Update 04/03/2021 9:45am PT: Intel has made the formal announcement of its Rio Rancho investment and shared additional details. Intel's investment focuses on its Foveros packaging technology and does not include further funding for Optane production. We have added that information below:
Intel CEO Pat Gelsinger appeared on 60 Minutes last night to discuss the ongoing chip shortages in a wide-ranging interview with CBS News correspondent Leslie Stahl. Stahl noted during the program that Intel would announce a $3.5 billion upgrade to its Rio Rancho facility in New Mexico this week. Today Intel unveiled that it would invest in expanding its Foveros advanced packaging capacity at the location, representing a 40% increase in the company's footprint at the Rio Rancho campus.
Intel's Foveros is an advanced 3D packaging technology that allows Intel to stack already-manufactured compute tiles vertically to reduce chip footprint and optimize for cost and power efficiency. Intel's packaging expansion will help the company meet its production demand as it expands into making more 3D-stacked chips, like the 7nm Meteor Lake chips that the company announced recently.
Intel currently employs 1,800 personnel at the site, and that will be bolstered with an additional 700 new jobs created by the new investment. Intel also notes that the expansion will create 1,000 construction jobs and support 3,500 jobs in the community.
The pending Rio Rancho announcement comes on the heels of Intel's transition to its new IDM 2.0 model that will entail producing custom chips for third parties while it also vastly expands its own production capacity. Intel has already announced a $20 billion investment for two new fabs in Arizona, and it is also seeking subsidies from the US government for further US-based expansion. Intel recently confirmed a $10 billion investment in its Israel facilities, and is also reportedly seeking ~$10 billion in funding from the EU for a new fab in Europe.
Intel's spending spree comes as its rival TSMC has announced its own $100 billion investment in fabs and R&D over the next three years.
Intel currently develops and produces multiple technologies at its Rio Rancho facilities, including its EMIB packaging technology, silicon photonics products, and Optane media. Surprisingly, Intel's new investment in the facility does not include funding for Optane (also called 3D XPoint) production.
Optane media is a new type of memory that melds the speed and endurance of DRAM with the persistence of data storage devices. Sluggish uptake of consumer-class storage devices based on the speedy material led Intel to kill off the entire range of Optane products for desktop PCs earlier this year. However, Intel has told Tom's Hardware that it intends to continue to supply both the Optane storage drives and persistent memory DIMMs for its enterprise customers.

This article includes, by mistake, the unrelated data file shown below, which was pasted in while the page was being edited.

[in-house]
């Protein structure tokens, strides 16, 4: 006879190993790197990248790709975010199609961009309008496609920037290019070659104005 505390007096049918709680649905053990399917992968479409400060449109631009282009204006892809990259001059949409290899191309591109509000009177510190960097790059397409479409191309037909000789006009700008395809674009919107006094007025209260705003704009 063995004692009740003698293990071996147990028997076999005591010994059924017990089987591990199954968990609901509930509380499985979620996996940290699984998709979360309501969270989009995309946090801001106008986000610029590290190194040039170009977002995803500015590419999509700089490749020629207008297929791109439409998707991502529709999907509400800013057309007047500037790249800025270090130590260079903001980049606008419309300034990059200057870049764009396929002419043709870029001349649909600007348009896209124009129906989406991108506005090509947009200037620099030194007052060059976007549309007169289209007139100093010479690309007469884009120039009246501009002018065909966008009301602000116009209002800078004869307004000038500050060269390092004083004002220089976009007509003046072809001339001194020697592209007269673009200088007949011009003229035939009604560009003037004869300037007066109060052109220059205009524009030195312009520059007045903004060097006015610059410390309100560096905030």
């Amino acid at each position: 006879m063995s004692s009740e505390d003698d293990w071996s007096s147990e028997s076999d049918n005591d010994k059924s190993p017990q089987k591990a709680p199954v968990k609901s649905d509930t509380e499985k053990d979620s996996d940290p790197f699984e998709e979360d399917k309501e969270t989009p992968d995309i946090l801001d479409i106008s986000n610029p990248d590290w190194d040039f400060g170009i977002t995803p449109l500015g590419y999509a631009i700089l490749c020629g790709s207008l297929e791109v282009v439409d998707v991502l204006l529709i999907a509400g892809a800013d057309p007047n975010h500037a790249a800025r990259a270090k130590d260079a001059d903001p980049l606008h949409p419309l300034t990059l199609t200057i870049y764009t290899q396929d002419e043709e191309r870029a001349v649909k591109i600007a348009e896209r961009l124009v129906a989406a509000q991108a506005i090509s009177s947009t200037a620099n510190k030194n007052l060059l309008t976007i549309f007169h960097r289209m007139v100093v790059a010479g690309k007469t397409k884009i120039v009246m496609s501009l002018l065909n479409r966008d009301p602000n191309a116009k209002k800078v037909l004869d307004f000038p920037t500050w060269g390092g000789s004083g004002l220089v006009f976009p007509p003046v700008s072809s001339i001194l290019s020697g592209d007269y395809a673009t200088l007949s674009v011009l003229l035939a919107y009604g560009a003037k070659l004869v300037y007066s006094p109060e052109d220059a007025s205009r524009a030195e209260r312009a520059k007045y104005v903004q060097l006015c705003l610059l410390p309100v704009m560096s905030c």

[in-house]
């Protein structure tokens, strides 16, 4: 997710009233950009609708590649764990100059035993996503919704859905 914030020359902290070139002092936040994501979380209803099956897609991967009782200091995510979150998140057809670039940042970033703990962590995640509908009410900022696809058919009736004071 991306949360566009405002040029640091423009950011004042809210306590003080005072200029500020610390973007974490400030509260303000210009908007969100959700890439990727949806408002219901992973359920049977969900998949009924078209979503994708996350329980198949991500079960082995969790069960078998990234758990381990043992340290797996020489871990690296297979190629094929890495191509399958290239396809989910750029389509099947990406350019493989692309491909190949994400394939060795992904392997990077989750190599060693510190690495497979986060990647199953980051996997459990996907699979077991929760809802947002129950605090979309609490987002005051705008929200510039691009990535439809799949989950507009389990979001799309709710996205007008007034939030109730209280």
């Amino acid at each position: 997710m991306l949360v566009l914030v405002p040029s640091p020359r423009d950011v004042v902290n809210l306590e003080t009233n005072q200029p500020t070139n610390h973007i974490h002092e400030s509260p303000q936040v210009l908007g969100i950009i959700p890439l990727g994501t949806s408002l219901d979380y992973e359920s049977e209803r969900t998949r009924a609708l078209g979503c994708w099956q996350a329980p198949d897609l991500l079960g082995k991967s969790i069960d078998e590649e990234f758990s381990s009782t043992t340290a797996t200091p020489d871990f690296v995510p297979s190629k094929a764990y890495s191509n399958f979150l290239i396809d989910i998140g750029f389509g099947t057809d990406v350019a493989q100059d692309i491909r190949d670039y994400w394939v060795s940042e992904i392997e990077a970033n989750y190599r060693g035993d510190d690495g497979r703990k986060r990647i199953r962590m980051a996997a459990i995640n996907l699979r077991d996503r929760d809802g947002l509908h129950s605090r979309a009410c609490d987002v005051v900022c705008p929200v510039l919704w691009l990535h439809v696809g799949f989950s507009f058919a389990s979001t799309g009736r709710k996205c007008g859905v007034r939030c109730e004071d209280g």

Intel's sole source of the exotic tech, Micron, recently announced that it would cease production at the end of 2021. Micron plans to put its 3D XPoint fab in Lehi, Utah, up for sale at the end of the year after it exits the business. Intel originally co-developed the technology in partnership with Micron and owns the associated IP, meaning Intel can produce the media, but the Rio Rancho fab currently isn't used for volume production.
Today's announcement doesn't hint at any of Intel's plans for producing Optane media in the future. Instead, the investment is focused solely on the company's Foveros packaging technology. Construction at the Rio Rancho campus will begin in late 2021, but the planning activities will begin immediately. Intel plans to complete the project in 2022.
Stay on the Cutting Edge
Join the experts who read Tom's Hardware for the inside track on enthusiast PC tech news — and have for over 25 years. We'll send breaking news and in-depth reviews of CPUs, GPUs, AI, maker hardware and more straight to your inbox.
Paul Alcorn is the Managing Editor: News and Emerging Tech for Tom's Hardware US. He also writes news and reviews on CPUs, storage, and enterprise hardware.